If you look at the issue through the prism of a samurai saying, then there is no point in looking for why and how civilization ended its existence. Probably, the process itself and its result are important here. But to whom is it important and what result does it expect?

Mysterious director

Apparently, behind the curtains of this “ancient theater” there is a mysterious “director” who periodically makes necessary adjustments to the history of civilization.

To figure out what’s what, you need to look at current trends in science. Where does a person strive with such an irresistible desire to “play God.” This attracts him and at the same time frightens him, but in no way turns him away from the intended path. Most likely, artificial intelligence (AI) is the purpose of our civilization’s existence.

About 50 years ago it would have seemed nonsense, but to someone, perhaps even now. However, if you trace the last 100 years of the life of our civilization, you get the feeling that most of the discoveries were given to mankind at the same time. A powerful leap has taken place in a hundred years. Why did it happen?

At the beginning of the last century, scientists recognized the existence of fields that have memory and the ability to store and transmit information. It is very likely that such or a similar field can be around the Earth and, more interesting, possess intelligence. Isn’t this the same “Director” hiding behind the screen of the “ancient theater”?

If this is so, then at a certain moment the “Director” gives the selected scientist “access” to certain knowledge (perhaps even in a dream, like Mendeleev), and another scientific breakthrough occurs in the world. Step by step, discovery after discovery, humanity is steadily moving towards the creation of AI. The trend is already well visible.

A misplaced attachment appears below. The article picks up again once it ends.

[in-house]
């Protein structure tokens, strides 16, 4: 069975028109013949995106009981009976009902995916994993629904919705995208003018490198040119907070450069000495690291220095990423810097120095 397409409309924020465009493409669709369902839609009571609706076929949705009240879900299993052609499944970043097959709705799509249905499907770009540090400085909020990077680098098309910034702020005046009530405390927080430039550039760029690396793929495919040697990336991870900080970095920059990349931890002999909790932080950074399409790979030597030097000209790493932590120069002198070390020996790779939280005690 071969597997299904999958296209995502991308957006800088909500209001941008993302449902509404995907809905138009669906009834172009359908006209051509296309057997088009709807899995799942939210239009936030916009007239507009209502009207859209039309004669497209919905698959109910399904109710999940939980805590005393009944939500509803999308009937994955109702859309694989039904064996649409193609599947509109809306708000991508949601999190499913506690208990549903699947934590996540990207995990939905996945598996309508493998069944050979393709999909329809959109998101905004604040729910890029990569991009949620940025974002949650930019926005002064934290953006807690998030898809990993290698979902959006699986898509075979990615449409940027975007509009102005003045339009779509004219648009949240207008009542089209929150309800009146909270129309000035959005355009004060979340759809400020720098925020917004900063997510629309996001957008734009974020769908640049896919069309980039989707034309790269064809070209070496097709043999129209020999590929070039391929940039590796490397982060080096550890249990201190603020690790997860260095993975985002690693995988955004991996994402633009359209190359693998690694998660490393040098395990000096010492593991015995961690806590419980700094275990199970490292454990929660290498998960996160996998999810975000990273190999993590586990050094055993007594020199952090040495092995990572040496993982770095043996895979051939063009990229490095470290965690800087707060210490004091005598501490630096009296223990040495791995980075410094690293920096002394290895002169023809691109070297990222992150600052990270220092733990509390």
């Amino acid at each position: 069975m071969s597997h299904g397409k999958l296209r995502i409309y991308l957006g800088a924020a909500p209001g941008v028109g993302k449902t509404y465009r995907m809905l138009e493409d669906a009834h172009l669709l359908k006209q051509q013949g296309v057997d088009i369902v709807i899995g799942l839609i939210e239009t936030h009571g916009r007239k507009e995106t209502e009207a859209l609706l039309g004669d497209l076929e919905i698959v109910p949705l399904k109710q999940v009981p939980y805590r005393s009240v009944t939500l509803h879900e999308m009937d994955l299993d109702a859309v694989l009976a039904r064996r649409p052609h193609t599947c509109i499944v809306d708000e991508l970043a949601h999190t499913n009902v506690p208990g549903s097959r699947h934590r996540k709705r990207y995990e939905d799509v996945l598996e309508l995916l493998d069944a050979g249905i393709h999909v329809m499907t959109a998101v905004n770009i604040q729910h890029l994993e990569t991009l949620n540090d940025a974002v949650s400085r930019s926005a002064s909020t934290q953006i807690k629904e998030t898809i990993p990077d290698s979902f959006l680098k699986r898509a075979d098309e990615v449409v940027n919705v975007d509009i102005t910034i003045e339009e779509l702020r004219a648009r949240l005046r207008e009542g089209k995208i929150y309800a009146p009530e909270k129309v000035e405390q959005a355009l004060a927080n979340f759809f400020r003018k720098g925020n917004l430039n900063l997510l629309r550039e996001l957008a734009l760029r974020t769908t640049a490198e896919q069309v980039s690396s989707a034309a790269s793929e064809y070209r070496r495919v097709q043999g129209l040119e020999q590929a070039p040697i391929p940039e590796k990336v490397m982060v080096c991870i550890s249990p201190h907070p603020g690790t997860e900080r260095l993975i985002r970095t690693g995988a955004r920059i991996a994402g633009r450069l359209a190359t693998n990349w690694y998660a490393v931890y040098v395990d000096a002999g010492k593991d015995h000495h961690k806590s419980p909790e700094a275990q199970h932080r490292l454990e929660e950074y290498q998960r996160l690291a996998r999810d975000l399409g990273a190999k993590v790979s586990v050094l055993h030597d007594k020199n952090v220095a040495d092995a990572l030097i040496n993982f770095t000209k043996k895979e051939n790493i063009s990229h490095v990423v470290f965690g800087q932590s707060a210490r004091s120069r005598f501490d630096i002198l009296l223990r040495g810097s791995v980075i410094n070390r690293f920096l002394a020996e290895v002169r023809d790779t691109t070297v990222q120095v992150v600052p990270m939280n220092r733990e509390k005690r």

The goal of human civilization is to create AI and disappear? 97

AI is probably the next “Babylon”, which will combine all the knowledge, culture and accumulated experience of civilization. In the future, the neural network will enter into a connection with the general information field and leave humanity without knowledge, technology, and even a spoken language. This will be the next decline of civilization. And the “Director” will receive another array of new data (experience) in order to start creating a new civilization.

If someone believes that past civilizations ended in large-scale conflicts, then most likely this is already the consequences of “turning off” AI.

Co-founder of Skype talked about the threat of AI to humanity

One of the creators of the Skype internet call service, Jaan Ta

The goal of human civilization is to create AI and disappear? 98
Photo: 
© still from the movie “Terminator 2: Judgment Day”

llinn, said that the development of artificial intelligence (AI) threatens humanity. According to him, humans face three key threats, but it is AI that should be feared most of all, the expert said. 

Tallinn explained that at the moment, no one can predict what development AI will achieve in the next decades. In addition, the fact that scientists are creating artificial intelligence that can form a new AI without human intervention is also a cause for concern.

In addition, as the co-founder of the popular video calling service noted, the development of synthetic biology also causes concern. According to him, this direction in science allows the creation of artificial DNA sequences and biological systems that may not exist in nature.

Tallinn also drew attention to the fact that he fears we are entering an era of “unknown unknowns”, things that people are not even able to imagine right now.